Update: Toronto Metropolitan University’s readiness plan to welcome international students
As was announced by the federal government, all post-secondary institutions must have a COVID-19 readiness plan approved by their provincial government to be able to welcome international students. Effective November 17th, Toronto Metropolitan University's readiness plan has been approved by the federal and provincial governments.
In addition to Toronto Metropolitan University’s approved COVID-19 readiness plan, international students must be eligible to enter Canada through possession of a valid study permit or letter of introduction issued by Immigration, Refugees and Citizenship Canada (IRCC).
For more information related, visit Study Permit: COVID-19 program delivery, external link. If you are unclear about your eligibility to enter Canada, please contact International Student Support at firstname.lastname@example.org.
Before You Arrive
There are many things to consider before you begin your studies in Canada. This pre-arrival checklist will help you get ready.
If you are travelling to Canada, please make electronic and/or paper copies of all your important documents and keep them in your carry on baggage. It is a good idea to make a list of all your valuable items just in case they get lost or stolen.
You will need ALL the following documents to board your flight and enter Canada:
- Valid Passport;
- Letter of Introduction (Study permit approval letter) or valid study permit) and;
- Valid Temporary resident visa(TRV)/ eTA*
*If you are an incoming exchange student who qualifies as a fully vaccinated traveller, external link, opens in new window and you will be in Canada for less than six months, you may only require a valid passport and valid temporary resident visa or eTA, external link, opens in new window.
Other Important Items:
- Airline tickets
- Credit cards
- Emergency contact information
- Medicines and prescriptions
- Birth certificate (copy)
- Transcripts and educational documents (extra copies)
Please make sure that you monitor yourself for any symptoms, external link and do not travel if you are experiencing COVID-19 symptoms.
In addition to regular packing requirements, please also arrange to travel with the following:
- Prepare your non-medical masks and face coverings, external link, opens in new window. These masks should:
- allow for easy breathing
- fit securely to the head with ties or ear loops
- maintain their shape after washing and drying
- be changed as soon as possible if damp or dirty
- be comfortable and not require frequent adjustment
- be made of at least 2 layers of tightly-woven material fabric (such as cotton or linen)
- be large enough to completely and comfortably cover the nose and mouth without gaping
- Pack your essential items, external link, opens in new window which include but are not limited to:
- Certain categories of prescription medicine or special medical items should be carried together with a medical note signed by a physician certifying that you require the medication or the items for a medical condition.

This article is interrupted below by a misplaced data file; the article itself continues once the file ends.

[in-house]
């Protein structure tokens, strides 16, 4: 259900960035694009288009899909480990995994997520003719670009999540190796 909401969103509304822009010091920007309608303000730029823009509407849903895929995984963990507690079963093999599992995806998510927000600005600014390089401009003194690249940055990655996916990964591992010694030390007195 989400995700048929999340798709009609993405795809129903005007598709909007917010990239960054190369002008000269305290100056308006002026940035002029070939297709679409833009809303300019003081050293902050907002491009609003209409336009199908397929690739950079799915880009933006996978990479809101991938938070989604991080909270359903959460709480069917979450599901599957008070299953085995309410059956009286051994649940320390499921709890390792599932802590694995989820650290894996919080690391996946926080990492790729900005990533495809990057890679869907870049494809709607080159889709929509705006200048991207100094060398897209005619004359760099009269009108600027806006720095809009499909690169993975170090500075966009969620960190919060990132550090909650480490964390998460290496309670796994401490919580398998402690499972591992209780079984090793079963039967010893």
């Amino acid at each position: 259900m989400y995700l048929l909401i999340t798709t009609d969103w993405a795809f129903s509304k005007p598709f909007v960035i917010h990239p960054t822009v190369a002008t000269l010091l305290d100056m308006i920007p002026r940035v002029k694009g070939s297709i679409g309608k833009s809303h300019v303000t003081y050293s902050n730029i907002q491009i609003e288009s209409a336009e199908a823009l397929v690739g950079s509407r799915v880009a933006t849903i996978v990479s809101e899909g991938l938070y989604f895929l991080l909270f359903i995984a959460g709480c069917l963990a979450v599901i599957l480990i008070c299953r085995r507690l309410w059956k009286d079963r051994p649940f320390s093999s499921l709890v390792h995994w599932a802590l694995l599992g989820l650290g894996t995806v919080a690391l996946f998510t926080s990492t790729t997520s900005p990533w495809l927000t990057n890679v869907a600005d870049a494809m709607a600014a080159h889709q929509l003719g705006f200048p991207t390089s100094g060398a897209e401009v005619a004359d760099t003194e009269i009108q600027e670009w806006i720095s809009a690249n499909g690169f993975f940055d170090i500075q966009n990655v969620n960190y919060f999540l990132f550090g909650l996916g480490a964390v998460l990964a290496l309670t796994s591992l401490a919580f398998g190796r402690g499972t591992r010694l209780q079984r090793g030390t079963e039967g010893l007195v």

- Toiletries should also be carried in sufficient quantity for the entire visit unless their availability at the travel destination is assured. These will include items for dental care, eye care (including contact lenses), skincare and personal hygiene.
When you meet the border services officer, you may have to show them:
- A valid passport or travel document.
- The letter of introduction, external link the visa office sent you when they approved your study permit. This letter has your permit reference number, which is used to issue your study permit. (Note: Incoming exchange students who qualify as a fully vaccinated traveller, external link, and you will be in Canada for less than six months, may not have a study permit approval letter/letter of introduction).
- A copy of a valid letter of acceptance from Ryerson.
- Proof that you have enough money to support yourself during your stay in Canada.
- Letters of reference or any other documents the visa office told you to bring and either a valid Electronic Travel Authorization, external link (eTA) or visitor visa (temporary resident visa, external link). If you have a valid eTA, it will be linked to the passport you used to apply for your study permit
- Children under 18 should have valid identification with them. The documents a minor child needs to present depend on whether the child is travelling alone or with someone. Find out about the requirements for minor children at this link., external link
- Disclose your funds of CAD$10,000 or more.
- Self-isolation site contact information, including cell phone number for the driver.
- International Student Support contact information (email@example.com).
- Print out of Self-Isolation Plan (if required quarantine).
Getting Started at Toronto Metropolitan University Checklist
Post-quarantine, here is a checklist for setting up your student account, accessing your courses, and finding community.
- Activate email.
- Register with Sun Life, external link to access your UHIP coverage card online.
- Ensure personal information is up-to-date in RAMSS.
- Obtain Ryerson OneCard Online.
- Attend ISS orientation events and Campus-wide orientation events.
- Apply Online for your Social Insurance Number, external link (SIN).